Dr. Iye expressed his joy and appreciation for receiving the Medal with Purple Ribbon at the ceremony.
The Medals of Honor, issued by the Japanese Government, come in six different types. They are all the same but differ in ribbon color and purpose.
The purple ribbon, first awarded in 1955, goes to individuals who have contributed to academic and artistic developments, improvements and accomplishments.
Hawaii Preparatory Academy and Kealakehe won big in this weekend’s 40th annual Ka Makani Soccer Classic.
This video, taken by Hawaii247’s Baron Sekiya, shows the HPA girls taking out Radford early in the tournament. Hawaii Prep went on to defeat Mid-Pacific on Sunday, earning the classic championship.
The Kealakehe Waveriders beat out Iolani for the boys’ championship, by a narrow 1-0 in penalty kicks.
A suspect in a violent crime that occurred in Puna a year ago was recently featured in the Crime Stoppers television program “Hawaiʻi Island’s Most Wanted”
Police say the most recent edition of the show highlights a 46-year-old man – Rexford Milo – who is wanted for threatening a 64-year-old Leilani Estates man with a shotgun, knocking him to the ground, tying him up, stealing cash, identification and credit cards and then driving off in the victim’s pickup truck.
Milo is described as Caucasian, 5-foot-10, 145 pounds with brown hair and hazel eyes. He may be in the Hawaiian Ocean View Estates area. Police ask that you – please – do not approach Milo, as he may be armed and dangerous.
Police also ask that anyone with information about Milo’s whereabouts call the Police Department’s non-emergency line at 935-3311 or Crime Stoppers at 961-8300 in Hilo or 329-8181 in Kona. All Crime Stoppers information is kept confidential. Crime Stoppers does not tape record phone calls or subscribe to caller ID.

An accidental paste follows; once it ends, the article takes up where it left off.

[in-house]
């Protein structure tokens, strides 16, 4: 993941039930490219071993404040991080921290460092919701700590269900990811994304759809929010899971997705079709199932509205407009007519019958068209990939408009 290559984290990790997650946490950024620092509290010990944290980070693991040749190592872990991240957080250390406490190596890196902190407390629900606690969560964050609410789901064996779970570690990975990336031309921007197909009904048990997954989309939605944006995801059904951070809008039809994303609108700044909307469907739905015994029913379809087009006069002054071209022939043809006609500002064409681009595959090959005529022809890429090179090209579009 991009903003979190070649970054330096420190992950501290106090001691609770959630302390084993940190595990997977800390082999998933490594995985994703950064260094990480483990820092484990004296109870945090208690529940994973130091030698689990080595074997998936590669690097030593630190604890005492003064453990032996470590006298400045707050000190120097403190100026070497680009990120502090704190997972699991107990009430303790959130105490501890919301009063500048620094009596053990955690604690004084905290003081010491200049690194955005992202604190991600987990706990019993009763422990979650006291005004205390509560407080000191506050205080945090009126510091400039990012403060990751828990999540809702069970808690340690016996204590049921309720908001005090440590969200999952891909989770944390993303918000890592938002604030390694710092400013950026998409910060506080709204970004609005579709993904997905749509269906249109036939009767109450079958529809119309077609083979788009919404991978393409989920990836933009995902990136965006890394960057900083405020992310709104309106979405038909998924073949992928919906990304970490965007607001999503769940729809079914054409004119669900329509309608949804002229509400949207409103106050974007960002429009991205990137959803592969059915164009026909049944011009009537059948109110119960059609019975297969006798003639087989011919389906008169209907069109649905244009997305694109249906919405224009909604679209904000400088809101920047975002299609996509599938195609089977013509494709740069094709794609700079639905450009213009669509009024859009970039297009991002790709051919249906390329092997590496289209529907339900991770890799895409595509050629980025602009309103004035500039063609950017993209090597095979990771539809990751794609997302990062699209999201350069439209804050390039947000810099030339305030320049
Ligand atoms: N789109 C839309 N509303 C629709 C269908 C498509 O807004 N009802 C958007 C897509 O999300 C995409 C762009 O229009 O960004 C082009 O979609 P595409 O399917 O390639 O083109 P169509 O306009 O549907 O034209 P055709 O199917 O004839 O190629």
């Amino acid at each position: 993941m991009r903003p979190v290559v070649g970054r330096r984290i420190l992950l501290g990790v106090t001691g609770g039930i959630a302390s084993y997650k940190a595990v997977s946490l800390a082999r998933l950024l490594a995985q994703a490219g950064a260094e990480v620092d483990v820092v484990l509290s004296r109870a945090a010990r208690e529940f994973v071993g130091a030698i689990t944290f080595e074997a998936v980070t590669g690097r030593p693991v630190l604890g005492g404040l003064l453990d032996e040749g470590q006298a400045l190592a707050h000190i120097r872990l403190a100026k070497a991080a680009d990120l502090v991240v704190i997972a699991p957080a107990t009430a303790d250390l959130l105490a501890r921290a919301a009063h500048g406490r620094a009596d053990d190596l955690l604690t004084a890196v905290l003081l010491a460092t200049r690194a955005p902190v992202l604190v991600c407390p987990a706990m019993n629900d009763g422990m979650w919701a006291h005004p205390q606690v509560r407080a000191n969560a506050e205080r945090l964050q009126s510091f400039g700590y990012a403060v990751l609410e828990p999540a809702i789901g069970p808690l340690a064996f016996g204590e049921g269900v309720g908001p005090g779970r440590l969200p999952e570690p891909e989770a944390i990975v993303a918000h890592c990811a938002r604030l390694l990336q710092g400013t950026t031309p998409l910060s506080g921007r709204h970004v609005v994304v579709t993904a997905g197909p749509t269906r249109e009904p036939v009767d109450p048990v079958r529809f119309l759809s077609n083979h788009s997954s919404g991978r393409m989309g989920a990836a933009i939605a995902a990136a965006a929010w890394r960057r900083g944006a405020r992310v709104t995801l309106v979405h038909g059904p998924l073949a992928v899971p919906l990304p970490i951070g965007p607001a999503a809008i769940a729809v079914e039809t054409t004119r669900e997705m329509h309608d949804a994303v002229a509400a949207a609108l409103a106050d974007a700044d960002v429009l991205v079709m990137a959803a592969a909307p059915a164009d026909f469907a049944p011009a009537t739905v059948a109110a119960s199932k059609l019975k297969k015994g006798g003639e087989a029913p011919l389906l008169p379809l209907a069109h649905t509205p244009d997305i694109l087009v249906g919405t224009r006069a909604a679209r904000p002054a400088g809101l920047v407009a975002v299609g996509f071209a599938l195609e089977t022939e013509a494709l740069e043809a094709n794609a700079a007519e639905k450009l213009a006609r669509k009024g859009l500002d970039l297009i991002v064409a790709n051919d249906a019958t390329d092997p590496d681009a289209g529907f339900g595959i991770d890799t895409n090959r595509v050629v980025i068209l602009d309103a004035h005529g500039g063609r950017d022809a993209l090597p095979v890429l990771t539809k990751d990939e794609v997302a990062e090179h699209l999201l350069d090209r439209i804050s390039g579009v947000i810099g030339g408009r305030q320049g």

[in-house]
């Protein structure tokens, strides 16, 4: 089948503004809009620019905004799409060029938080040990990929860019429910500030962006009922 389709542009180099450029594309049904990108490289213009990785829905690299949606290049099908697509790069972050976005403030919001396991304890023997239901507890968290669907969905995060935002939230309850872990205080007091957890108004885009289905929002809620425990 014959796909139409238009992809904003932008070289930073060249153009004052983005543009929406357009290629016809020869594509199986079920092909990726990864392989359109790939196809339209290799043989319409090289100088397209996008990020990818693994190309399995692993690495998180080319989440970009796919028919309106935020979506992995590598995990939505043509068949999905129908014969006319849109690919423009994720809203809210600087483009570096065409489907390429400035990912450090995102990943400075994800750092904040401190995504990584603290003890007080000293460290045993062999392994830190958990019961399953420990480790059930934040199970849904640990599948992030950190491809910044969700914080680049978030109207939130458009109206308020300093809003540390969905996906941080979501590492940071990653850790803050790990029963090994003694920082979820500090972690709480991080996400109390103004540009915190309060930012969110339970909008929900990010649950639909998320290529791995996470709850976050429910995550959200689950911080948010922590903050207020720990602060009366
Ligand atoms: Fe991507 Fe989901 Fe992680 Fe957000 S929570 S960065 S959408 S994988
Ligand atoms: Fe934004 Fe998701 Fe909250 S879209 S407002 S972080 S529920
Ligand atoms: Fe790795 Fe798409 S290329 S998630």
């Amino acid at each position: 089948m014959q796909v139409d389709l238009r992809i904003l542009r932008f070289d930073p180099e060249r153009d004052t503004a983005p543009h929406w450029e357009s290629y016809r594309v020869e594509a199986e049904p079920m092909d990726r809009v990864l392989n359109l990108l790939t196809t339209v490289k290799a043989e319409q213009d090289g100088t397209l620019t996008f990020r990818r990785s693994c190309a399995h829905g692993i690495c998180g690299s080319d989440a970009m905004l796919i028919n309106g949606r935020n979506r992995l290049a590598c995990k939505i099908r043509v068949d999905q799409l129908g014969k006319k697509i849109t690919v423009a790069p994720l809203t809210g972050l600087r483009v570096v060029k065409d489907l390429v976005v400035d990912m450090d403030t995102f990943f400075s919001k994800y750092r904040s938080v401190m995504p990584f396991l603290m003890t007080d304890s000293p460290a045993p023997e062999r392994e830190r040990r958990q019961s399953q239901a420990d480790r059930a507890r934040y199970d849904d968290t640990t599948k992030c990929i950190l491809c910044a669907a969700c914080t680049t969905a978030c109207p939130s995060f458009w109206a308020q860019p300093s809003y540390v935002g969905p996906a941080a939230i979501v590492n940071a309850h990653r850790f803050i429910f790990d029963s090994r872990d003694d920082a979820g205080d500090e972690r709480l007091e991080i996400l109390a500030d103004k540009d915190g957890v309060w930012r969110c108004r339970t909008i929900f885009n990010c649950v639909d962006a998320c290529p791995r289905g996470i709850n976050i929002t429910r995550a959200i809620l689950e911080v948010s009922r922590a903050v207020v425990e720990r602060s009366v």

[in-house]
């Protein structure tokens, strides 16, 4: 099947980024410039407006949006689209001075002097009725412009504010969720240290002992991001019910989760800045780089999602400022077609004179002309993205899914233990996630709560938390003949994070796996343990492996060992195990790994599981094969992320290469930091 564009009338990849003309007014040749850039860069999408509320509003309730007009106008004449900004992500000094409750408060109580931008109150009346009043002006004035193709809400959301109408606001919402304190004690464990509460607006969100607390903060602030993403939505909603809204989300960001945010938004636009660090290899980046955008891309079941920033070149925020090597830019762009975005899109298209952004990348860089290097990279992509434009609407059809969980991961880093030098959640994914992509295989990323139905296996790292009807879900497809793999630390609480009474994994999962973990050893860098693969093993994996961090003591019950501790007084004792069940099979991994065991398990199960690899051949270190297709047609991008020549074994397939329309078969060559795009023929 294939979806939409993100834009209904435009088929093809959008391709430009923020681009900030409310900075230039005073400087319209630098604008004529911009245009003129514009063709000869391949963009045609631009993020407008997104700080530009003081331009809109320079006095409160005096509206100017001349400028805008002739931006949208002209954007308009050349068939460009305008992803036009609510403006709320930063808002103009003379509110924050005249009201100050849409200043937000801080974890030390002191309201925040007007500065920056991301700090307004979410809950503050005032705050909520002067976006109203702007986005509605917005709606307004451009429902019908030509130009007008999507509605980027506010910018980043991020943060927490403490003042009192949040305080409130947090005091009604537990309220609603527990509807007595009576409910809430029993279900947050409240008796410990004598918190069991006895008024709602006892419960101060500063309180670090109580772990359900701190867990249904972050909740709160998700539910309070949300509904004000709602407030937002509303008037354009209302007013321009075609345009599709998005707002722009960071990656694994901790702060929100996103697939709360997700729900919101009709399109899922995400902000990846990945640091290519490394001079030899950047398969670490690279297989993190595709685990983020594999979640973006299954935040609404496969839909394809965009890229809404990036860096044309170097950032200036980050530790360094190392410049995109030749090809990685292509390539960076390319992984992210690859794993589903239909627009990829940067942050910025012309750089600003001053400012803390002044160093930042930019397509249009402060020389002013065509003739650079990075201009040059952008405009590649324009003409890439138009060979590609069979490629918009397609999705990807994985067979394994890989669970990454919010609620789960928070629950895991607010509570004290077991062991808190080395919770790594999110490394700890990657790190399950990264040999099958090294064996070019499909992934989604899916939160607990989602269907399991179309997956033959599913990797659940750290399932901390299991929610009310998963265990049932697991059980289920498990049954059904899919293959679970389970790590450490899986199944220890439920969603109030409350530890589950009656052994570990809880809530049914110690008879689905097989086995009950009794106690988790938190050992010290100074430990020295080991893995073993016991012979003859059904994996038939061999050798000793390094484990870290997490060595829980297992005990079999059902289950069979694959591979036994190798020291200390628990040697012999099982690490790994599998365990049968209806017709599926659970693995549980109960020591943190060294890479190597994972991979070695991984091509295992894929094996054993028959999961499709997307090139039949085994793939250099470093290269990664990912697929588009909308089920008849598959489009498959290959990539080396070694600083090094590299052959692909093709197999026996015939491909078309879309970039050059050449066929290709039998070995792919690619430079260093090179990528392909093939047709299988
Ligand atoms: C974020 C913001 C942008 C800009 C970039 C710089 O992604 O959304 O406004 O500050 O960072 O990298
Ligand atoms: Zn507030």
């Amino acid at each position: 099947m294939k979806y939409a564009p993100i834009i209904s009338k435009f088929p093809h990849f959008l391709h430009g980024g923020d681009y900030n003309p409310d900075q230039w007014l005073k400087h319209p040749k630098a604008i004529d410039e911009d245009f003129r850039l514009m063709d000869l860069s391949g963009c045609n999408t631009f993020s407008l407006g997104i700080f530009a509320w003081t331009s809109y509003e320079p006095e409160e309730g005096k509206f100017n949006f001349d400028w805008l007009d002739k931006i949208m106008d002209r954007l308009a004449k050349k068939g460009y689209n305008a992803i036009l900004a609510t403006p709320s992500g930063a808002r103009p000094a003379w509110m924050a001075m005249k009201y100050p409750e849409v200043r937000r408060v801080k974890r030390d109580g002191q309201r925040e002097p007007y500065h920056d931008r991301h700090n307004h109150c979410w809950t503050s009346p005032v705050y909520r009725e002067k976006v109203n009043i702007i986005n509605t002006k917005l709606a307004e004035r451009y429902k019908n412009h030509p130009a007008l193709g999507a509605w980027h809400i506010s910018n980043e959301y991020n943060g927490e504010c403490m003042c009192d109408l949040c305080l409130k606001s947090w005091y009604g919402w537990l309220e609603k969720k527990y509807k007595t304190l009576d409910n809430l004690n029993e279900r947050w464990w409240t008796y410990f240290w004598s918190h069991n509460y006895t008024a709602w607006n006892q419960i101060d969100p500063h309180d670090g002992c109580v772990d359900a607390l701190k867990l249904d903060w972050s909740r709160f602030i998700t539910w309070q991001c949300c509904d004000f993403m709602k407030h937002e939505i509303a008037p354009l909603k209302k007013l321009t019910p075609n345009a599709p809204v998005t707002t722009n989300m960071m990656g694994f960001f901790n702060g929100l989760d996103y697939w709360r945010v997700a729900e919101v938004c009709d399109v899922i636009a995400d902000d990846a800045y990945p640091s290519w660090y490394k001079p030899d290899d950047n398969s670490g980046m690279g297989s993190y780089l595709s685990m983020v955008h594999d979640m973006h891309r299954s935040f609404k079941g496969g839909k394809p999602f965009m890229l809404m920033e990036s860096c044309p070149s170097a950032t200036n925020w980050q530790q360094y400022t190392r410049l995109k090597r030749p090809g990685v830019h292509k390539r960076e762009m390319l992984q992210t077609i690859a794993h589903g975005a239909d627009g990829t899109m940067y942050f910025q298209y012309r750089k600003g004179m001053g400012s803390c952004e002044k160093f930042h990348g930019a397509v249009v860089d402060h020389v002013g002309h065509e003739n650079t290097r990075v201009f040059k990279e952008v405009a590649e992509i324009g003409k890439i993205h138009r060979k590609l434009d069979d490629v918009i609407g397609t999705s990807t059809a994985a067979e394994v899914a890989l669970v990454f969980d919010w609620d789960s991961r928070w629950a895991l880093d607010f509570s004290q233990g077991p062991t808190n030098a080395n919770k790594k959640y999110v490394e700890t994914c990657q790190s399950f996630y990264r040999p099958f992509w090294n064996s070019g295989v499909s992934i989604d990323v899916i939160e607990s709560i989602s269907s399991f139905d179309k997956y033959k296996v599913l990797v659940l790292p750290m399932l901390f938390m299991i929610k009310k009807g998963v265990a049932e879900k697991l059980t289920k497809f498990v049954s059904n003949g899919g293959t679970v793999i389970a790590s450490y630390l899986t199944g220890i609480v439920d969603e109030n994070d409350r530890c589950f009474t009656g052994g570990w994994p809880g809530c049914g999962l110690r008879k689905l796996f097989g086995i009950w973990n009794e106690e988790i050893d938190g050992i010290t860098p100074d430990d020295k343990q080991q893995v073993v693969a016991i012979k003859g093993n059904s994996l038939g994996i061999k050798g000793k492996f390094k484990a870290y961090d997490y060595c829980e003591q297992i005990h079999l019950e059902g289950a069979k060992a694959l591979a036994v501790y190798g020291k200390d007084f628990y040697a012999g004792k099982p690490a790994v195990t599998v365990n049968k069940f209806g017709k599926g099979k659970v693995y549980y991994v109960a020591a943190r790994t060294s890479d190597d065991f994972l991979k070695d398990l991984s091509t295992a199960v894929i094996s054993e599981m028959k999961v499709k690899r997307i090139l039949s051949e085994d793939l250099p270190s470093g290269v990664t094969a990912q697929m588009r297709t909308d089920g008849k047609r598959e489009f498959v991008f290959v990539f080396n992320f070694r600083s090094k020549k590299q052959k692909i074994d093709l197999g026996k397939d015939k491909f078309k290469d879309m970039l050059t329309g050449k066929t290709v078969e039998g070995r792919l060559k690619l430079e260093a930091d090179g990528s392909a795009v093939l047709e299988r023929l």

Police say a 47-year-old man was killed on Tuesday, November 22nd, from injuries he sustained in a one-vehicle crash on Hawaiʻi Belt Road at the 93-mile marker in South Kona.
Responding to a 10:50 p.m. call, Kona patrol officers determined that the driver, later identified as James Keka of Hawaiian Ocean View Estates, was operating a 1995 Mazda two-door sedan and traveling south on Route 11 when he lost control and ran off the right side of the road and overturned about a 30 feet below the highway.
The driver, who was not wearing a seat belt, was ejected from the vehicle.
Police say is unknown at this time if alcohol or drugs were involved but speed may have been a factor in this crash.
The driver was taken to Kona Community Hospital, where he was pronounced dead at 2:26 a.m.
Traffic Enforcement Unit officers have initiated a coroner’s inquest case and have ordered an autopsy to determine the exact cause of death.
This is the 20th traffic fatality on the Big Island this year compared with 24 at this time last year.
As residents across the Big Island know, Sunday was a very windy day on all sides of Hawaii.
Winds from the Northeast were forecasted… a steady 15-25 mph battered parts of the island, with gusts up to 35 mph.
Tim Bryan grabbed this video images of the wind blowing through the volcano area. Here on Mauna Loa Road, and later, Mauna Loa Estates…
This is what Volcano Golf Coarse & Country Club looked like… as did this weather station located along the Hilina Pali Rd, in Hawaii Volcanoes National Park.
The National Weather Service in Honolulu also issued a Red Flag Fire Warning for leeward sections of all Hawaiian islands due to low humidity and gusty winds.
FEATURE: In today’s feature news story… its been just about one year since the incoming Governor Neil Abercrombie promised improvements at Honokohau Harbor… but so far, boaters are not impressed… Sherry Bracken explains…
by Big Island Video News
By David Corrigan and Stephanie Salazar Around the Island Newscast | Hawaii Island | Nov. 28, 2011 HAMAKUA We start with a few updates on the Hu Honua bioenergy project moving forward in Pepeekeo. The company says it is currently preparing the site for the 24 mega-watt power plant, which will use locally collected and […]